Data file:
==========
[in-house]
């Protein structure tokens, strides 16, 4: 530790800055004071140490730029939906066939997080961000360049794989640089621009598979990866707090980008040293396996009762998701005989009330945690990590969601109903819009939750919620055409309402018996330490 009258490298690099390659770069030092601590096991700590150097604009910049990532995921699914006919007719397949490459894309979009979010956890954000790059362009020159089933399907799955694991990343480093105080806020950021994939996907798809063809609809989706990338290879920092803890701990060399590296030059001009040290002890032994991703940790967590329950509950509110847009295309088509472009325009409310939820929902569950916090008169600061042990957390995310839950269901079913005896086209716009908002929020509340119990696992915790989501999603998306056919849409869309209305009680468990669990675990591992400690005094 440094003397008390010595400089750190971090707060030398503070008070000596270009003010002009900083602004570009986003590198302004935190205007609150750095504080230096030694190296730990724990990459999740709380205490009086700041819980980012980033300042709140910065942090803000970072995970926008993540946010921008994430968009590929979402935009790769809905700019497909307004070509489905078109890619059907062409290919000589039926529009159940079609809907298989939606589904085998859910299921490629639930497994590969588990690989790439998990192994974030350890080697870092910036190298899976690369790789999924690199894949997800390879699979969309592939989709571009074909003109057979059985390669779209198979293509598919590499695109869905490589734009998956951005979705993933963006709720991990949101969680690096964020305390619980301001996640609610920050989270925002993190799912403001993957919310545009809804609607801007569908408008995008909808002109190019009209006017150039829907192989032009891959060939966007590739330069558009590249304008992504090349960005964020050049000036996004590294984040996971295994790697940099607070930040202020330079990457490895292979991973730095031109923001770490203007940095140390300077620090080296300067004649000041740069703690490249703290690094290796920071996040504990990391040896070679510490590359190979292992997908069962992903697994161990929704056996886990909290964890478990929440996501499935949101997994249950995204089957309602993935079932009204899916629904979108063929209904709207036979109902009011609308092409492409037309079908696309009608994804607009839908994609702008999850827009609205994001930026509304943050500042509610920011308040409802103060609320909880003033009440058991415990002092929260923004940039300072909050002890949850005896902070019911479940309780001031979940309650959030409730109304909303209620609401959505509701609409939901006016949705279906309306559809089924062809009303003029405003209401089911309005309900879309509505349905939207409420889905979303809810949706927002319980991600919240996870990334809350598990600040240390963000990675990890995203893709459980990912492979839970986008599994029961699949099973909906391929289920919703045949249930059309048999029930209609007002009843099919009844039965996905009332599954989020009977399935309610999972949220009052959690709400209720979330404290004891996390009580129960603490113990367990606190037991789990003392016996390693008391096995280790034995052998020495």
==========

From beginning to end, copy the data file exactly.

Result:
[in-house]
């Protein structure tokens, strides 16, 4: 530790800055004071140490730029939906066939997080961000360049794989640089621009598979990866707090980008040293396996009762998701005989009330945690990590969601109903819009939750919620055409309402018996330490 009258490298690099390659770069030092601590096991700590150097604009910049990532995921699914006919007719397949490459894309979009979010956890954000790059362009020159089933399907799955694991990343480093105080806020950021994939996907798809063809609809989706990338290879920092803890701990060399590296030059001009040290002890032994991703940790967590329950509950509110847009295309088509472009325009409310939820929902569950916090008169600061042990957390995310839950269901079913005896086209716009908002929020509340119990696992915790989501999603998306056919849409869309209305009680468990669990675990591992400690005094 440094003397008390010595400089750190971090707060030398503070008070000596270009003010002009900083602004570009986003590198302004935190205007609150750095504080230096030694190296730990724990990459999740709380205490009086700041819980980012980033300042709140910065942090803000970072995970926008993540946010921008994430968009590929979402935009790769809905700019497909307004070509489905078109890619059907062409290919000589039926529009159940079609809907298989939606589904085998859910299921490629639930497994590969588990690989790439998990192994974030350890080697870092910036190298899976690369790789999924690199894949997800390879699979969309592939989709571009074909003109057979059985390669779209198979293509598919590499695109869905490589734009998956951005979705993933963006709720991990949101969680690096964020305390619980301001996640609610920050989270925002993190799912403001993957919310545009809804609607801007569908408008995008909808002109190019009209006017150039829907192989032009891959060939966007590739330069558009590249304008992504090349960005964020050049000036996004590294984040996971295994790697940099607070930040202020330079990457490895292979991973730095031109923001770490203007940095140390300077620090080296300067004649000041740069703690490249703290690094290796920071996040504990990391040896070679510490590359190979292992997908069962992903697994161990929704056996886990909290964890478990929440996501499935949101997994249950995204089957309602993935079932009204899916629904979108063929209904709207036979109902009011609308092409492409037309079908696309009608994804607009839908994609702008999850827009609205994001930026509304943050500042509610920011308040409802103060609320909880003033009440058991415990002092929260923004940039300072909050002890949850005896902070019911479940309780001031979940309650959030409730109304909303209620609401959505509701609409939901006016949705279906309306559809089924062809009303003029405003209401089911309005309900879309509505349905939207409420889905979303809810949706927002319980991600919240996870990334809350598990600040240390963000990675990890995203893709459980990912492979839970986008599994029961699949099973909906391929289920919703045949249930059309048999029930209609007002009843099919009844039965996905009332599954989020009977399935309610999972949220009052959690709400209720979330404290004891996390009580129960603490113990367990606190037991789990003392016996390693008391096995280790034995052998020495």